some fun sites for EFL purposes

A few days ago, I stepped outside of my normal internet activity as I looked around on a few EFL teacher blogs. 

After my few minutes online yesterday outside my regular path of places I go online, it was like I discovered a whole new planet.  I mean seriously . . . I thought I did a pretty good job of keeping up with online stuff.  But, OH MY WORD! 

It gets overwhelming all the places you can go and things you can do and archives you can explore and conversations you can be a apart of.  For someone who likes finality and closure and to be able to say "I read the whole book" . . . the world wide web is a very overwhelming place if you ever tread off the beaten path.

Here are few of the random places I "discovered"  that could be used in helping students use English to express themselves online . . . (and just a little disclaimer, surf at your own risk . . . I've not used any of these sites at length.  I just discovered them and think they might be interesting to use with my students who are learning English, so I wanna check them out some more.)

Visuwords visuwords: an online graphical dictionary.  just plain COOL.  I saw something similar awhile ago that was a visual thesaurus that was more like word web, which is also JUST PLAIN AWESOME. poster yourself (looks like a teen thing that mixes photos, words, music to create "posters" for "self-expression")

amap: visual argument maps built on "informal logic" make your own online comics

bubblr: another online comic maker but using photos from flickr.  here is one I made using my own photos about gilby in just a matter of minutes. :)  This could be used in SO MANY ways by both teachers and students.
: an interactive word and picture application (from the about page: "a creative writing site that matches beautiful images with carefully selected keywords in order to inspire you. The object is to put the right words in the right place and the right order to capture the essence, story, and meaning of the picture.")  Here's one I created in just a matter of minutes.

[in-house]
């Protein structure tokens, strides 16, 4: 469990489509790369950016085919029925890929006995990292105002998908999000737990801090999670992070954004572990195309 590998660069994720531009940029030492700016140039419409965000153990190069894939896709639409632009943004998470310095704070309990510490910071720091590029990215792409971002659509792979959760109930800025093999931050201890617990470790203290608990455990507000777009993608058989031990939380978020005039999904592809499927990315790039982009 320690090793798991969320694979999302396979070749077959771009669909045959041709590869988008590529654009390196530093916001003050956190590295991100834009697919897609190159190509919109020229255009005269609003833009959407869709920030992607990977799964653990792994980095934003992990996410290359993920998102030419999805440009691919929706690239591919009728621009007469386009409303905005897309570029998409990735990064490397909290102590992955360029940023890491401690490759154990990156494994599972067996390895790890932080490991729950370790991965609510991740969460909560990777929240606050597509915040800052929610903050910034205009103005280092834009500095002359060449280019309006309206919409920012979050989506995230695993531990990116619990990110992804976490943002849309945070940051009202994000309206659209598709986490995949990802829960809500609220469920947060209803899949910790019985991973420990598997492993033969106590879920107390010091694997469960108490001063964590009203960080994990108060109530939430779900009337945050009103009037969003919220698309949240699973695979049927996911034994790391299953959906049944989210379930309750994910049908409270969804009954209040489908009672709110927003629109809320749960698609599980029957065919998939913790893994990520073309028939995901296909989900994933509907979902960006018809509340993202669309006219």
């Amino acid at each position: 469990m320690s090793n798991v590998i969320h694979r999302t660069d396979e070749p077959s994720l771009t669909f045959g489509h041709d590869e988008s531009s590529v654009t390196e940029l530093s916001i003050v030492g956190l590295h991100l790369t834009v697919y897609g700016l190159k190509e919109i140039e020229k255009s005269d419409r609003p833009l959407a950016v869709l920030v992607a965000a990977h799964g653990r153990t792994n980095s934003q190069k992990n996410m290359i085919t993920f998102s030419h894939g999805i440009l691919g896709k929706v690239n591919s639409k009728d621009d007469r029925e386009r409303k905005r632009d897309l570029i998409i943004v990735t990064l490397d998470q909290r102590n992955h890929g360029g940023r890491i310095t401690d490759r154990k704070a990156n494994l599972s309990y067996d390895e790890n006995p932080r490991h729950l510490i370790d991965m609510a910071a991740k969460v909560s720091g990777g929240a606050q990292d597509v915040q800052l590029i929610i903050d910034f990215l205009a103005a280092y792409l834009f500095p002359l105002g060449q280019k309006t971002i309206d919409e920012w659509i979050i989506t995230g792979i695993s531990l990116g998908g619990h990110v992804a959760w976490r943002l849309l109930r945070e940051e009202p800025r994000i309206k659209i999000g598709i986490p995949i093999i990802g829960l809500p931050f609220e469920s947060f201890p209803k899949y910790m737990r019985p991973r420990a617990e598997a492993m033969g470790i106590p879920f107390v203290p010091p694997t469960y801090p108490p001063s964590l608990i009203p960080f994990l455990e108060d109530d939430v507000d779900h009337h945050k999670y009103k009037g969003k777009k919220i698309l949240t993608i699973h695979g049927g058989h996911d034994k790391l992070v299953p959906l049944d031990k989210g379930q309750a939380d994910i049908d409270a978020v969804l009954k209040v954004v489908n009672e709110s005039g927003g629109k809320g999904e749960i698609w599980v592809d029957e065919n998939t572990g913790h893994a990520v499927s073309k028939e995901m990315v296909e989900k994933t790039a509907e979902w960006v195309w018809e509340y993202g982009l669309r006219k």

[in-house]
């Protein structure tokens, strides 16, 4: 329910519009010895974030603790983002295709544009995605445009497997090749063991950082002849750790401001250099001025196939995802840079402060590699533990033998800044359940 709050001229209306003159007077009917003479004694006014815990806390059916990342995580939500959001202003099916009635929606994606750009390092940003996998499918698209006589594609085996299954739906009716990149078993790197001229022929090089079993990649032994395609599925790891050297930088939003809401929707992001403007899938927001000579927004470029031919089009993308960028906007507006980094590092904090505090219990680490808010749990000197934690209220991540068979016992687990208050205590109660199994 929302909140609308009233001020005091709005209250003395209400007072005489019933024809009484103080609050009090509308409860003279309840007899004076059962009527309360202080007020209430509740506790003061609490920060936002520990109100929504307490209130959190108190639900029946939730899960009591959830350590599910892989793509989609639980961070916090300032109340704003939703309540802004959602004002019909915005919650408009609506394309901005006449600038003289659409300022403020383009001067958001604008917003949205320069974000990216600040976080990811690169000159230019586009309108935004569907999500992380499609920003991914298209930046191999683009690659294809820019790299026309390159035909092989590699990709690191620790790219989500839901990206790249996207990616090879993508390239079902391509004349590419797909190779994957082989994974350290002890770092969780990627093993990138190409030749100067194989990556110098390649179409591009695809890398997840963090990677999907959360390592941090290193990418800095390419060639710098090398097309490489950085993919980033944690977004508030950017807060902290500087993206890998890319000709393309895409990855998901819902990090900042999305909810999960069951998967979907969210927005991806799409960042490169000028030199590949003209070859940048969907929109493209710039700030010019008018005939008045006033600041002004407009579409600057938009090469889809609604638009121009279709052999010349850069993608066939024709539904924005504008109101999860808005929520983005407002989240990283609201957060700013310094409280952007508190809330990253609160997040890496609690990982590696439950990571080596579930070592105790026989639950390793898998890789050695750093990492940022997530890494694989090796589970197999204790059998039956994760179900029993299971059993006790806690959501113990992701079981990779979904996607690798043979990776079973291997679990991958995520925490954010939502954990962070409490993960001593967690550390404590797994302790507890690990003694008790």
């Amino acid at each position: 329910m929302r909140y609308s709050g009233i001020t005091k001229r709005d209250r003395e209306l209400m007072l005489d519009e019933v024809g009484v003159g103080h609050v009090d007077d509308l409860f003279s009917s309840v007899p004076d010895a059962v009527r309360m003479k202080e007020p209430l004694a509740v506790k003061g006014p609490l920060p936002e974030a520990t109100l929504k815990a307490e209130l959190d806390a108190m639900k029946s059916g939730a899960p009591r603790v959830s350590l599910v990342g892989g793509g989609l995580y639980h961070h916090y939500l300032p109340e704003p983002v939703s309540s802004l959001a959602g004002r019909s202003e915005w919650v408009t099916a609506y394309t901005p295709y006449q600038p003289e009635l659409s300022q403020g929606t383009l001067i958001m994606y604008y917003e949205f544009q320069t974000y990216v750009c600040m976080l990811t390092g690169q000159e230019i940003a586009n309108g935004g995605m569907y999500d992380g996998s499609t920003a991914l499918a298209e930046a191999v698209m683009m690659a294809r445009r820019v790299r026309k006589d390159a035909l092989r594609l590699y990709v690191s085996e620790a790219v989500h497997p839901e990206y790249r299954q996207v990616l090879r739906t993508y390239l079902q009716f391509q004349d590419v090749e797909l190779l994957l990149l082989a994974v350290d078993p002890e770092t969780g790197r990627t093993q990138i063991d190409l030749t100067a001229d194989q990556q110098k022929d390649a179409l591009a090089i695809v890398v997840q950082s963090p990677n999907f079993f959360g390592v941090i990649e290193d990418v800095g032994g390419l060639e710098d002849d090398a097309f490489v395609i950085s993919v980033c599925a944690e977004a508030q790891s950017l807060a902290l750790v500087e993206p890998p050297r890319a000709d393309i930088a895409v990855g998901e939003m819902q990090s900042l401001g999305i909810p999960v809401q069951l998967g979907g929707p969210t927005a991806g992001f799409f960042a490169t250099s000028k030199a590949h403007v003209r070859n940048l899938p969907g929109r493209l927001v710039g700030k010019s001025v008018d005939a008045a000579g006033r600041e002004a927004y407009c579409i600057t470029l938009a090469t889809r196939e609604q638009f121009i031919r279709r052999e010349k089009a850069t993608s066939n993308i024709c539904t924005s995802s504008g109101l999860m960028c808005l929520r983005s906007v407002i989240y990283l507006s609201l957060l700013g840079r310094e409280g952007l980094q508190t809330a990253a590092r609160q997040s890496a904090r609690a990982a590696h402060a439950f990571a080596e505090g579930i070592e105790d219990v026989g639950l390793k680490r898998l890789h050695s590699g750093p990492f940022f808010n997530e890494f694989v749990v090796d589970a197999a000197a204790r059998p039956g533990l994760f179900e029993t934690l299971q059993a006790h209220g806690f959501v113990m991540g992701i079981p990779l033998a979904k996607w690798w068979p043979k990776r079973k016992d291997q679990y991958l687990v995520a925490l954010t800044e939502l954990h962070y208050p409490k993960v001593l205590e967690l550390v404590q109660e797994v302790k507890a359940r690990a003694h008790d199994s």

PicLit from
See the full PicLit at brainstorm in clusters online (could be used for actual brainstorming or for creating word webs)

bombaytv: students can add subtitles to short clips that are filmed in a "foreign language" (this is one I worry about maybe not being all clean.  I watched a handful, and the ones I saw were ok.) is an online application that allows non-movie makers to make movies.  with text-to-type technology and a few creative choices, teachers could create short converstaions that use vocab or ask students to create their own movies. Intonation is a bit weird, but could be fun to use to peak motiviation

shahi: self-described as a visual dictionary that combines Wiktionary content with Flickr images, and more!

fodey: students can create a newspaper, a clapper board, talking squirrels, talking flowers, talking tomatoes, and more.

And of course there is wordle (that I've seen around before on other blogs).  That can be used in really cool ways in the classroom too.  (Preview or review the vocab in an article, have students create one based on something they are working on or learning about or reading, create one to use as a conversation starter or a writing prompt.)

Yeah . . and that's just the TIP of the ice berg!! 

Anyone else recently discover other "new" sites that could be used to promote langauge learning or know of any other sites that could be exploited for their English teaching purposes?

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